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IAAF panel rescinds ban on Germany's Krabbe


BERLIN -- Katrin Krabbe, the German sprinter who produced world championships in 100 and 200 meters with ease, was cleared yesterday of drug manipulation charges by an International Amateur Athletic Federation panel in London.

"I'm overwhelmed. I'm happy," she said. "I had to wait 15 minutes for the translation before I realized I am free."

Krabbe and two other world-class runners, Grit Breur and Silke Moeller, allegedly had offered identical urine samples at a training camp in South Africa in January.

The German track and field federation first banned the three women for four years then rescinded the ban because of the possibility the samples could have been tampered with on the long flight from South Africa to Germany, where they were tested.

The IAAF panel reportedly felt it had to leave the German decision stand.

The three women are free to try to qualify for the Summer Olympics in Barcelona, Spain. The German track federation has allowed them a two-week training period before their final opportunity to qualify on July 18 and 19.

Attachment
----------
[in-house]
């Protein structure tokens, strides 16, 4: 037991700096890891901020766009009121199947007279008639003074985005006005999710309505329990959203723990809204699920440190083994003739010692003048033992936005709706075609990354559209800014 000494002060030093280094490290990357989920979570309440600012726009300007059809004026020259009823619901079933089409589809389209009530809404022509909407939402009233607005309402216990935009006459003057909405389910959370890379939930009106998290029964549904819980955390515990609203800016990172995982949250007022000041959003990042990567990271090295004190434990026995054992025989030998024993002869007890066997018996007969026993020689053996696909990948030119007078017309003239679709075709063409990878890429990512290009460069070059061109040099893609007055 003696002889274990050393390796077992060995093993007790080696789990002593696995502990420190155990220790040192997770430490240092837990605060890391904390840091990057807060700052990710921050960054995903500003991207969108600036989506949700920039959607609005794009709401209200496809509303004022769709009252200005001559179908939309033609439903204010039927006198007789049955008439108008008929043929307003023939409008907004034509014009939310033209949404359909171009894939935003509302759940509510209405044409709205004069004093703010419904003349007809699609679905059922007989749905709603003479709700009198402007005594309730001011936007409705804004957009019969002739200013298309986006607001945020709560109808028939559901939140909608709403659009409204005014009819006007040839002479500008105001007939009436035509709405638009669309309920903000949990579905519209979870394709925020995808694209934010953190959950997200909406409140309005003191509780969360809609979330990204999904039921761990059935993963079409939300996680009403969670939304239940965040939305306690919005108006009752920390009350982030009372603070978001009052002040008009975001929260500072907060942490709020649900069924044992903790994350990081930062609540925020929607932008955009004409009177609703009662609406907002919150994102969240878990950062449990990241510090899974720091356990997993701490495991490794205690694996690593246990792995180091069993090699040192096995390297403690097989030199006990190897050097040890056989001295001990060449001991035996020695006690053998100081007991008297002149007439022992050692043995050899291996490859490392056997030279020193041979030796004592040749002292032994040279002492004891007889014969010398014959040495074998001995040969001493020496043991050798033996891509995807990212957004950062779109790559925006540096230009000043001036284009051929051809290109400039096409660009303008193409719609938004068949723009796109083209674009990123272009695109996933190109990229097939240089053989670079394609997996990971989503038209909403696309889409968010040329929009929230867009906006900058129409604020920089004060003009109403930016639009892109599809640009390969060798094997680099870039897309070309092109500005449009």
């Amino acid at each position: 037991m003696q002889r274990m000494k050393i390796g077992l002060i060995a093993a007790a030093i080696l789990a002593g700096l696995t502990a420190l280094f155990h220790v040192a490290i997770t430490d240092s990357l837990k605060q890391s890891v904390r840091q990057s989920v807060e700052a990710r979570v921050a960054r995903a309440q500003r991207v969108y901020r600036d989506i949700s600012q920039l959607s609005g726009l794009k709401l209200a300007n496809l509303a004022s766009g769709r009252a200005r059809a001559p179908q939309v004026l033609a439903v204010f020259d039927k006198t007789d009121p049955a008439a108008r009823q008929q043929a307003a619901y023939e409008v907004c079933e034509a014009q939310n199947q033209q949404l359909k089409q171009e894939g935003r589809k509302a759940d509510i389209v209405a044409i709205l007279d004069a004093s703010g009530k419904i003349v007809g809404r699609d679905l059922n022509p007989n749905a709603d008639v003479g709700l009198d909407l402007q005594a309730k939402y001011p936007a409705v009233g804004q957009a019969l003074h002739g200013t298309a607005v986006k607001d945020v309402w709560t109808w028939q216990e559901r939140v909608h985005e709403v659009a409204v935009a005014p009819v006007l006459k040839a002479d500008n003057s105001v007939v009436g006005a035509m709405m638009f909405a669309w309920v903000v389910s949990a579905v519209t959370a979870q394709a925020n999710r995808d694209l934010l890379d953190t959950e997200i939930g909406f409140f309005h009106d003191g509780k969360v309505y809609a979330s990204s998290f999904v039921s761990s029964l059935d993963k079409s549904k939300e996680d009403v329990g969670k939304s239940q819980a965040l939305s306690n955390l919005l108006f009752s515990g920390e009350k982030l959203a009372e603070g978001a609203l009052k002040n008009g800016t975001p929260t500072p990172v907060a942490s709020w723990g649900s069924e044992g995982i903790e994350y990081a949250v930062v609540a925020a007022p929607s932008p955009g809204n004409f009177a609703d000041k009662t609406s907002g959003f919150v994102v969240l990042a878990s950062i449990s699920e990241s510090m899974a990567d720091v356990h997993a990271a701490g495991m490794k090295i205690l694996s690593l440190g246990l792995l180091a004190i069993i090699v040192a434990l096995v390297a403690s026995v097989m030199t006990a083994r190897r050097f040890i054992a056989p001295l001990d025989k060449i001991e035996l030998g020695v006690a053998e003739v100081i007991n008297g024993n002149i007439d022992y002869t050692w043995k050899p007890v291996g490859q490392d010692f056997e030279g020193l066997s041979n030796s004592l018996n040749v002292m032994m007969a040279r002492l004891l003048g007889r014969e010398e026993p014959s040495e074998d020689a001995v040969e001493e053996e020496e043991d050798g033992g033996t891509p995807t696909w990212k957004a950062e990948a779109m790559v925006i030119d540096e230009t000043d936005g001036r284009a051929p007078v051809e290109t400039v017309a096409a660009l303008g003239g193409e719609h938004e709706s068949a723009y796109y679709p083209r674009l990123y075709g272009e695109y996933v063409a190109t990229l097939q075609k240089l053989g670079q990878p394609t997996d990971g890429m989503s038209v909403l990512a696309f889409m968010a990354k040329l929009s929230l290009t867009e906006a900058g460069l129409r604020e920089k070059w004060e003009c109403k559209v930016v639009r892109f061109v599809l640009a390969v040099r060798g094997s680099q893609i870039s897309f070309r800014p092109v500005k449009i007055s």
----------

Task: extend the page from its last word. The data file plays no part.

Two weeks ago, Krabbe ran the 100 meters in a slow 11.70 seconds in her first meet since the charges were levied against her.

She walked away saying she was psychologically drained and unprepared to run. It was her worst time in three years and far off the 11.25 seconds she ran at the world championships in Tokyo.

"She can run much better than she has shown," said her trainer, Thomas Springstein, who was accused with the women in the doping- manipulation case.

Krabbe had been steadfast in denying any guilt.

"I have not doped and I have not manipulated," she told a German interviewer just after her last race.

On the line with her chances at Barcelona is about $2.8 million in sponsors fees. Krabbe, a product of the defunct communist East German sports program, had been the most marketable of the German athletes.

Krabbe, 22, grew up in the East German sports system. She was just 13 when she moved into the dormitory of the sports club in her hometown Neubrandenberg.

"She is a history of East German sports," said Jurgen Holz, a sportswriter in East Germany for 25 years.

That history may be ended but about half of the German team at Barcelona this year will be athletes from the former East Germany, even more if those who moved from the East to West Germany are counted.

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